An evolving philosophy and conceptual framework for effecting long-term change in the present day from a Jewish lens on legacy and ancestry. Judaism is an inherently future-thinking culture. From the call to Moses to lead the next generation to the Land of Israel without him, to the words of the Shema, or exclaiming, “Next year in Jerusalem,” Jewish people demonstrate acts destined for a time to come. Jewish Futurism is an empathy-based movement by shifting the current general futurist lens of technology evolution into one based more on spiritual evolution. Jewish Futurists are not oracles or soothsayers; instead, they advocate for self-determination through the process of the positioning of oneself to build legacy and ancestry. Asking the critical question, what kind of ancestor do you want to be for future descendants and what steps will you take today to make that desired future occur?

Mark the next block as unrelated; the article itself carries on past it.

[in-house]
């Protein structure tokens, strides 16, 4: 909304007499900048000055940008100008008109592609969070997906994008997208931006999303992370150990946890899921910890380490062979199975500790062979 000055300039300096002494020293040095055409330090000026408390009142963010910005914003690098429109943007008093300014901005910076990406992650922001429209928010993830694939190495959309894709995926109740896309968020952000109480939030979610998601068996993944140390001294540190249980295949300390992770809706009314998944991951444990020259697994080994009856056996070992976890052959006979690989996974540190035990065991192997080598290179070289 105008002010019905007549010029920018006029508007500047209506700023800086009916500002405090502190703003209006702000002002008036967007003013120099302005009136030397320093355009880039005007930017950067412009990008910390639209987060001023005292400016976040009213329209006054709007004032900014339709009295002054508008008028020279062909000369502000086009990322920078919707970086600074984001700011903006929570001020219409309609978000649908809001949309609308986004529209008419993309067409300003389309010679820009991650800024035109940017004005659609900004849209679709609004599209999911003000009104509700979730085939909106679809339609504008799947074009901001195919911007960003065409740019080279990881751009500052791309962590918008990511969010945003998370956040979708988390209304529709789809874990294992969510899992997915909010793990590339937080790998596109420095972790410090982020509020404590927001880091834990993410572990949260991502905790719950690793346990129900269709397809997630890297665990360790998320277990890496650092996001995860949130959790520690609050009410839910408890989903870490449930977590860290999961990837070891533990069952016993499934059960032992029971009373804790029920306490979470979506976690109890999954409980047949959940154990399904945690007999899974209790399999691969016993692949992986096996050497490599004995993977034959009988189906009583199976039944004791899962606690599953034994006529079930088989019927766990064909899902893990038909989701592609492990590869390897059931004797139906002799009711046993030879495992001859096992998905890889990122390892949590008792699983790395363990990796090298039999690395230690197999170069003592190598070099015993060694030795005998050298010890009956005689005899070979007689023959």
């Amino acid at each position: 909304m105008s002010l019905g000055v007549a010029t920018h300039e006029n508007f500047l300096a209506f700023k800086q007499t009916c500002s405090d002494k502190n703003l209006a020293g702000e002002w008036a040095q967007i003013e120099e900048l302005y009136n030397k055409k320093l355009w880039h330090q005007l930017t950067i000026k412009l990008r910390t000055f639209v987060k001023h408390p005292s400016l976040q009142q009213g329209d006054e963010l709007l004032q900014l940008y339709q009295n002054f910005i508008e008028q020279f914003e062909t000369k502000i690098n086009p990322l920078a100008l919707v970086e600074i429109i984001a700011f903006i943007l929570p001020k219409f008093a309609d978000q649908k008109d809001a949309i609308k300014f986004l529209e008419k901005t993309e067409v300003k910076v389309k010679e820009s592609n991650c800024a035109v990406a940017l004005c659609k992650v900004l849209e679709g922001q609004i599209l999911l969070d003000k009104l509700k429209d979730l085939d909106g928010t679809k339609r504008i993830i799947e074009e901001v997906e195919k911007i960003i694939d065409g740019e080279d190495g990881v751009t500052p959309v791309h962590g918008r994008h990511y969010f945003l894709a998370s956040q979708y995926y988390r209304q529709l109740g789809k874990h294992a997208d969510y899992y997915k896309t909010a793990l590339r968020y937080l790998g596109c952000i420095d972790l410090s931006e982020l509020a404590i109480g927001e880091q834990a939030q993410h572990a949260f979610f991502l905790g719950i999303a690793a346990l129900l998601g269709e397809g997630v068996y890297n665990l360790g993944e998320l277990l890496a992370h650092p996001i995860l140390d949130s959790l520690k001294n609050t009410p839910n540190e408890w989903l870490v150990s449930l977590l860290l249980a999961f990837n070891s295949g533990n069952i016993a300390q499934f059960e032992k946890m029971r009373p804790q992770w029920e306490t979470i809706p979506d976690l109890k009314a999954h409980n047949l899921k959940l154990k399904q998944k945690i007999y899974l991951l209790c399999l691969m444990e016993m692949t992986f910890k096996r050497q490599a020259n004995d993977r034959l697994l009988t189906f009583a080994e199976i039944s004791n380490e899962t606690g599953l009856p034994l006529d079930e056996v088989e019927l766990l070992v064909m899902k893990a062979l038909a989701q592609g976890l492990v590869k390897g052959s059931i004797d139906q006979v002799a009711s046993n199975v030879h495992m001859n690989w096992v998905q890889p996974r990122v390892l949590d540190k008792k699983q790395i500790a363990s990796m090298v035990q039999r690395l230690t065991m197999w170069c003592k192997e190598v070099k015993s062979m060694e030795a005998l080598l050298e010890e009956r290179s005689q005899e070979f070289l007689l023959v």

Wirth makes artwork that he connects to the philosophies in Jewish Futurism. A visual space where he creates glimpses of a Jewish reality set far into the future. He is inspired by futurist art movements present in other cultures, especially Afrofuturism and Octavia Butler. “Seeing Marvel’s Wakanda (Black Panther) on the silver screen was an incredible moment in Afro futurism and resonated with my feelings about the Jewish homeland. A valuable lesson,” Wirth said, “in explicit cultural representation.
He began making this artwork during the beginning of the pandemic when many of us were able to closely assess our use of their time. “As the pandemic started, I could clearly see that I was stuck on the proverbial treadmill and was feeling the heavy burden of short-term thinking. I felt like escaping and decided to illustrate a self-portrait of a future me in a far-off place in the universe with the question, what will it mean to be Jewish 3,000 years into the future? Perhaps, a spiritual evolution where we update our spiritual software? I had to create this reality, and my art is the best sketchpad.”